Re:Patectic ITU (4, Insightful)

Timmmm (636430) | more than 3 years ago | (#35484294)

Rubbish. They were too ambitious with their requirements for calling something '4G'. Seriously, 1 Gb/s connections? There was obviously going to be a generation between 10 Mb/s and that. If they had had their way we'd have that 2.75G nonsense all over again.

Basically now 4G = LTE. I'm fine with that -- especially as it is more than a just a speed upgrade, e.g. it has (supposedly) lower latency, and is fully IP-based.

Most ITU and ETSI standards are free (1)

dingram17 (839714) | more than 3 years ago | (#35484822)

The ITU offer a heap of standards for FREE, which you don't get from the IEC or ISO. ETSI, who set the GSM and UMTS standards, also release these for free.

Pop along to www.3gpp.org and have a good read. For free.

In other words (1)

Scareduck (177470) | more than 3 years ago | (#35484064)

4G is in the eye of the beholder. As it always was.

Re:In other words (2)

Nadaka (224565) | more than 3 years ago | (#35484170)

Beauty? fear? death? sleep? anti-magic? disintegration? transformation? levitation? slowness? suffering? Sure.

Now they get WIMAX as well?

Re:In other words (1)

mordenkhai (1167617) | more than 3 years ago | (#35484186)

You can always have a face to face with them about it, I hear they enjoy meetings.

Re:In other words (1)

meerling (1487879) | more than 3 years ago | (#35484752)

Don't you mean: Charm Monster, Charm Person, Disintegrate, Fear, Finger of Death, Flesh to Stone, Inflict Moderate Wounds, Sleep, Slow, Telekinesis, and Antimagic Cone.

I had to use 3.5 stats since I can't find an old v1 mm.

(Contrary to popular belief, they do have a blind spot, unfortunately it's directly beneath them.)

Re:In other words (1)

Nadaka (224565) | more than 3 years ago | (#35484802)

I was going for a more artistic interpretation, and only rattling off a few that popped into my head, but yes.

Re:In other words (1)

0100010001010011 (652467) | more than 3 years ago | (#35484254)

I'm holding out for 6G Bieber Fever.

Re:In other words (2)

The Grim Reefer2 (1195989) | more than 3 years ago | (#35484316)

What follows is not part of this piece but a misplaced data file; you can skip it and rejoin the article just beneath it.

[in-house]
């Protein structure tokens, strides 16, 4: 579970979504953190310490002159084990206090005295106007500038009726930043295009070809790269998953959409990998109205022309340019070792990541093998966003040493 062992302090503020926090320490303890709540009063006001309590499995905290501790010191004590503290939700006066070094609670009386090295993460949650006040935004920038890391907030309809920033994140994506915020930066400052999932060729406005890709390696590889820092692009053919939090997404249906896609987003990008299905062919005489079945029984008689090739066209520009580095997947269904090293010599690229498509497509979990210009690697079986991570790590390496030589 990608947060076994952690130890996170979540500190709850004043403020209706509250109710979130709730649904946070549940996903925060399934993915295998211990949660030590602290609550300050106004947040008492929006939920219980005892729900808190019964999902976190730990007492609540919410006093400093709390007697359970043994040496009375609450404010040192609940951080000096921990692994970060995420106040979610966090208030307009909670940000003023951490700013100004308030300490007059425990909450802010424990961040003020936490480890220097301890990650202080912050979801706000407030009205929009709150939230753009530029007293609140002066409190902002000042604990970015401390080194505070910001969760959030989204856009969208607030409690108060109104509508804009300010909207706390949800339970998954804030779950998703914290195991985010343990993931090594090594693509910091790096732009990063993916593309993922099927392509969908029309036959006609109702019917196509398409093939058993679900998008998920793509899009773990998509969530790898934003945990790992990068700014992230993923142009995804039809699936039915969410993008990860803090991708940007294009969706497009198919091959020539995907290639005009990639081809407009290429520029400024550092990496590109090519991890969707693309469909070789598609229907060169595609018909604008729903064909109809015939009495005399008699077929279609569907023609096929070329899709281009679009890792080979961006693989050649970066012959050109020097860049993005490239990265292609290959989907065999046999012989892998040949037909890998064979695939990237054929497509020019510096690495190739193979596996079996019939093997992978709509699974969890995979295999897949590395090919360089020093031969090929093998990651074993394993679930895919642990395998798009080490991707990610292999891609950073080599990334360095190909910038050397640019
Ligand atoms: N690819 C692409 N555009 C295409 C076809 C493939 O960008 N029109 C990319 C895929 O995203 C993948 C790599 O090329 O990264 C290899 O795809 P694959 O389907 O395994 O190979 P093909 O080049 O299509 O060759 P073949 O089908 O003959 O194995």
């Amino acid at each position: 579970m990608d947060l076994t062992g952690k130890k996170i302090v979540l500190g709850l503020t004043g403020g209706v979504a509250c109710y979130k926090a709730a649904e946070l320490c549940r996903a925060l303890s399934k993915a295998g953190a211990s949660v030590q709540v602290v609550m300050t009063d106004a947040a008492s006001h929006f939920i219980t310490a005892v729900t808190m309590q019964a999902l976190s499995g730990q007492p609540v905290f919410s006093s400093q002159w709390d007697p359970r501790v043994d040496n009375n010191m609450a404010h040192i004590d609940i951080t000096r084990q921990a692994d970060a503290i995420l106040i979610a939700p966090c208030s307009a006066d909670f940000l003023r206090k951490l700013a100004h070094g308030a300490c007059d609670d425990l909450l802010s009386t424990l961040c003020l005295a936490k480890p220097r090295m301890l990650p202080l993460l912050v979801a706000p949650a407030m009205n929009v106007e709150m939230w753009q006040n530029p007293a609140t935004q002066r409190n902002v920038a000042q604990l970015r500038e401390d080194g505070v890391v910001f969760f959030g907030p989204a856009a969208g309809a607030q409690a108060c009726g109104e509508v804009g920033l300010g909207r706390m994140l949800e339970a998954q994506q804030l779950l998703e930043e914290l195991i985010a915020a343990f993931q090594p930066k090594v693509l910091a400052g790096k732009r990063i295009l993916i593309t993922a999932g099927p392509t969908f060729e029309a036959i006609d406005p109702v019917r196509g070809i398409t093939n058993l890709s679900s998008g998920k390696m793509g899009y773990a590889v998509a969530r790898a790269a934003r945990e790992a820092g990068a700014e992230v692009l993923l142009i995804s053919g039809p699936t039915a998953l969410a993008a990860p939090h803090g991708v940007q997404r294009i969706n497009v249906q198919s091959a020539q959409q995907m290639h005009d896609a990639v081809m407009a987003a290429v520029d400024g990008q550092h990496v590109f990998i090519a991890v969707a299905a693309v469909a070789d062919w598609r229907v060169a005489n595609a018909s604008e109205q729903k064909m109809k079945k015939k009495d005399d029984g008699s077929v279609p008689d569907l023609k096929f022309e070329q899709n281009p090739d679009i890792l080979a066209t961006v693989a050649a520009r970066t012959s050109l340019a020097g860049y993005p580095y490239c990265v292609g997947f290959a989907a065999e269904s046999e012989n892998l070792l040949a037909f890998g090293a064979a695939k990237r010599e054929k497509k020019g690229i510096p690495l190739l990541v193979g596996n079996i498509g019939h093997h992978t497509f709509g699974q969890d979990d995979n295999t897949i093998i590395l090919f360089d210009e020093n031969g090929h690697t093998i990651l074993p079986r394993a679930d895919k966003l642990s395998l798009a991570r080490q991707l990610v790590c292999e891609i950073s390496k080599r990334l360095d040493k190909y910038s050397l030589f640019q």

I'm holding out for 6G Bieber Fever.

I'm waiting for 640G. It's all anyone will ever need. ;-)

Re:In other words (1)

FlapHappy (937803) | more than 3 years ago | (#35484462)

Ahhh Bill, we'll never let you live that one down ;)

Re:In other words (1)

Stormwatch (703920) | more than 3 years ago | (#35484536)

He denies ever saying that, mind you. See here. [google.com]

Re:In other words (0)

Anonymous Coward | more than 3 years ago | (#35484648)

The rich have always been rewriting history.

Re:In other words (1)

Locke2005 (849178) | more than 3 years ago | (#35484940)

Does he deny saying The obvious mathematical breakthrough would be development of an easy way to factor large prime numbers. [wordsyoudontknow.com] ? Because I've still got a dead-tree copy of The Road Ahead that says exactly that... (I believe the wording was changed in later editions. If you don't know what is wrong with "factoring primes", you don't deserve to be on slashdot.)

Re:In other words (1)

SirMasterboy (872152) | more than 3 years ago | (#35484580)

Except he never actually even said that.

http://en.wikiquote.org/wiki/Bill_Gates#Misattributed [wikiquote.org]

Re:In other words (1)

Bucky24 (1943328) | more than 3 years ago | (#35484650)

Because wikipedia is COMPLETELY accurate on those things. Right?

Re:In other words (1)

The Grim Reefer2 (1195989) | more than 3 years ago | (#35484686)

Ahhh Bill, we'll never let you live that one down ;)

Speaking as one of the many who had to deal with the repercussions of that decision, no I won't.

Re:In other words (1)

meerling (1487879) | more than 3 years ago | (#35484770)

Popular with tween girls, but otherwise completely useless?

This still doesn't answer the question... (0)

Baloo Uriza (1582831) | more than 3 years ago | (#35484258)

...and I think it's one that everybody's wanted the answer to. "What's a Bieber?"

Re:This still doesn't answer the question... (0)

Anonymous Coward | more than 3 years ago | (#35484426)

...and I think it's one that everybody's wanted the answer to. "What's a Bieber?"

It's a unit used to measure the field of talentless suck commonly emitted by pop tarts and American Idol contestants. It exerts a linearly proportional attractive force on vapid teenage girls and their mothers.

Note: the Bieber has replaced the earlier "BoyBand" unit but is otherwise interchangeable.

Re:This still doesn't answer the question... (1)

snspdaarf (1314399) | more than 3 years ago | (#35484550)

Bieber (n): Common tabloid topic. See "Bat Boy"

Re:This still doesn't answer the question... (1)